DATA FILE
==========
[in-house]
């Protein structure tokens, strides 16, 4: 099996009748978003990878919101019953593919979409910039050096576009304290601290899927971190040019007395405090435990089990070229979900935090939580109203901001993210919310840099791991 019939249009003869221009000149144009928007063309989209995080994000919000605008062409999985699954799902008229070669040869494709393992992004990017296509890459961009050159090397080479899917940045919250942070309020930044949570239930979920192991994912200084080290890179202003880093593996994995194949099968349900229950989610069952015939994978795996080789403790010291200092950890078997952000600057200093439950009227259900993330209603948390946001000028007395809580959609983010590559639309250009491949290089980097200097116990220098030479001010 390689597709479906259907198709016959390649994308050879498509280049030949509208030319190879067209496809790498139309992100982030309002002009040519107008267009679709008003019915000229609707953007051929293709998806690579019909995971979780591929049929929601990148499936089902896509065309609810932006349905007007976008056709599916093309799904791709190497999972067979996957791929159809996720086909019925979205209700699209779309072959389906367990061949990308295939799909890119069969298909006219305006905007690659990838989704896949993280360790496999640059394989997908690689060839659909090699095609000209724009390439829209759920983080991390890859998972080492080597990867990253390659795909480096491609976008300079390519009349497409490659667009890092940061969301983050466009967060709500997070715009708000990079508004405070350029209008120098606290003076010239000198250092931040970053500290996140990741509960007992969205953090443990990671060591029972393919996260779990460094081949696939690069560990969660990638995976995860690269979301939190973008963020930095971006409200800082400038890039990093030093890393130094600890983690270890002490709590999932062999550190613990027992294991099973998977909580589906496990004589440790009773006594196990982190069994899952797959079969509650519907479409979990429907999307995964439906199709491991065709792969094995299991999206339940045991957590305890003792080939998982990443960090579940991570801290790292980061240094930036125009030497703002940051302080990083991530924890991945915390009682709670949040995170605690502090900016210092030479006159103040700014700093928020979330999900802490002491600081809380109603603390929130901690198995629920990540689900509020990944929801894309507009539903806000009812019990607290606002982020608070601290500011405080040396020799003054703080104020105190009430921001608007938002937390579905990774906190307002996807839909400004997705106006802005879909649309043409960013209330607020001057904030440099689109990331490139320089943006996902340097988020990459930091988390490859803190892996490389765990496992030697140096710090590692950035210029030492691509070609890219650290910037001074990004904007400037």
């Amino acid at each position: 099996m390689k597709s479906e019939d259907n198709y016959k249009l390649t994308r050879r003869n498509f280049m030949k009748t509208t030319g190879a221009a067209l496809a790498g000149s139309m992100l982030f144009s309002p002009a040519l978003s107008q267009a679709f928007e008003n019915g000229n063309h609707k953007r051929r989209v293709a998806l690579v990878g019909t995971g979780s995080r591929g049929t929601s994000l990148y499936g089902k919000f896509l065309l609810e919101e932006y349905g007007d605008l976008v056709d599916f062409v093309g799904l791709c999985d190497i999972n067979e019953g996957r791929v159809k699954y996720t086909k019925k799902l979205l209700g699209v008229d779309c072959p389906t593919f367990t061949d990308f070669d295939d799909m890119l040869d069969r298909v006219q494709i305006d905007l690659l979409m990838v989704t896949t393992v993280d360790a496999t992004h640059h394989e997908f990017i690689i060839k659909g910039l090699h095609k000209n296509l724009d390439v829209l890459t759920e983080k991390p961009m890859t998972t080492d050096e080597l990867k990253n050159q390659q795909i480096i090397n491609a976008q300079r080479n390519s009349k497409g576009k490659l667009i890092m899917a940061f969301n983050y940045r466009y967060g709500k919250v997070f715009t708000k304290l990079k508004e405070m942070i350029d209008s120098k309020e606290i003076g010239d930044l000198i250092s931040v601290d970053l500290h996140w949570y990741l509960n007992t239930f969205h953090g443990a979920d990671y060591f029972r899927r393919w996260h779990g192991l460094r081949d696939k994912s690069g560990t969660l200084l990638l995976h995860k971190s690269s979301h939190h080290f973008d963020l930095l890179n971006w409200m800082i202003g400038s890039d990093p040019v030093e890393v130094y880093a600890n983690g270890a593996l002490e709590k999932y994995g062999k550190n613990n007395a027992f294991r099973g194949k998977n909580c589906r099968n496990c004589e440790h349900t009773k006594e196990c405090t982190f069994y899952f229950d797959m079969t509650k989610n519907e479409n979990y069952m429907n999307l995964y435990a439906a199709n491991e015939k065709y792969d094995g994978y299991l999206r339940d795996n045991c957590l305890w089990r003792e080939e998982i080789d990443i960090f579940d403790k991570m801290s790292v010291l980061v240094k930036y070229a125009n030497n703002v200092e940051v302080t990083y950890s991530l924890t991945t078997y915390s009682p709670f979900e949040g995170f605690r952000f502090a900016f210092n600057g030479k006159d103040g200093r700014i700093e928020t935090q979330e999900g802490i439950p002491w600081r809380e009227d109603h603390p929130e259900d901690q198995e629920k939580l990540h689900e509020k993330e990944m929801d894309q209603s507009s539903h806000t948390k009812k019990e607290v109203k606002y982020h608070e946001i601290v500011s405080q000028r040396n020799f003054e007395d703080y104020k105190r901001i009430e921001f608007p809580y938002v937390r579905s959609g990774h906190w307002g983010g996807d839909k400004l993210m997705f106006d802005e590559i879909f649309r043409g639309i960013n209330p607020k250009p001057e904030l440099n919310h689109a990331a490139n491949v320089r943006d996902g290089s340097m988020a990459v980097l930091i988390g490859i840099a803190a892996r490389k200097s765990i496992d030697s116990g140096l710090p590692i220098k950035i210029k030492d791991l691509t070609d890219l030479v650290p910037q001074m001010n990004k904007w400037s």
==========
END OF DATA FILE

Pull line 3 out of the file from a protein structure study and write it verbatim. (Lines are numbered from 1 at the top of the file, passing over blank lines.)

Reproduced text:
């Amino acid at each position: 099996m390689k597709s479906e019939d259907n198709y016959k249009l390649t994308r050879r003869n498509f280049m030949k009748t509208t030319g190879a221009a067209l496809a790498g000149s139309m992100l982030f144009s309002p002009a040519l978003s107008q267009a679709f928007e008003n019915g000229n063309h609707k953007r051929r989209v293709a998806l690579v990878g019909t995971g979780s995080r591929g049929t929601s994000l990148y499936g089902k919000f896509l065309l609810e919101e932006y349905g007007d605008l976008v056709d599916f062409v093309g799904l791709c999985d190497i999972n067979e019953g996957r791929v159809k699954y996720t086909k019925k799902l979205l209700g699209v008229d779309c072959p389906t593919f367990t061949d990308f070669d295939d799909m890119l040869d069969r298909v006219q494709i305006d905007l690659l979409m990838v989704t896949t393992v993280d360790a496999t992004h640059h394989e997908f990017i690689i060839k659909g910039l090699h095609k000209n296509l724009d390439v829209l890459t759920e983080k991390p961009m890859t998972t080492d050096e080597l990867k990253n050159q390659q795909i480096i090397n491609a976008q300079r080479n390519s009349k497409g576009k490659l667009i890092m899917a940061f969301n983050y940045r466009y967060g709500k919250v997070f715009t708000k304290l990079k508004e405070m942070i350029d209008s120098k309020e606290i003076g010239d930044l000198i250092s931040v601290d970053l500290h996140w949570y990741l509960n007992t239930f969205h953090g443990a979920d990671y060591f029972r899927r393919w996260h779990g192991l460094r081949d696939k994912s690069g560990t969660l200084l990638l995976h995860k971190s690269s979301h939190h080290f973008d963020l930095l890179n971006w409200m800082i202003g400038s890039d990093p040019v030093e890393v130094y880093a600890n983690g270890a593996l002490e709590k999932y994995g062999k550190n613990n007395a027992f294991r099973g194949k998977n909580c589906r099968n496990c004589e440790h349900t009773k006594e196990c405090t982190f069994y899952f229950d797959m079969t509650k989610n519907e479409n979990y069952m429907n999307l995964y435990a439906a199709n491991e015939k065709y792969d094995g994978y299991l999206r339940d795996n045991c957590l305890w089990r003792e080939e998982i080789d990443i960090f579940d403790k991570m801290s790292v010291l980061v240094k930036y070229a125009n030497n703002v200092e940051v302080t990083y950890s991530l924890t991945t078997y915390s009682p709670f979900e949040g995170f605690r952000f502090a900016f210092n600057g030479k006159d103040g200093r700014i700093e928020t935090q979330e999900g802490i439950p002491w600081r809380e009227d109603h603390p929130e259900d901690q198995e629920k939580l990540h689900e509020k993330e990944m929801d894309q209603s507009s539903h806000t948390k009812k019990e607290v109203k606002y982020h608070e946001i601290v500011s405080q000028r040396n020799f003054e007395d703080y104020k105190r901001i009430e921001f608007p809580y938002v937390r579905s959609g990774h906190w307002g983010g996807d839909k400004l993210m997705f106006d802005e590559i879909f649309r043409g639309i960013n209330p607020k250009p001057e904030l440099n919310h689109a990331a490139n491949v320089r943006d996902g290089s340097m988020a990459v980097l930091i988390g490859i840099a803190a892996r490389k200097s765990i496992d030697s116990g140096l710090p590692i220098k950035i210029k030492d791991l691509t070609d890219l030479v650290p910037q001074m001010n990004k904007w400037s």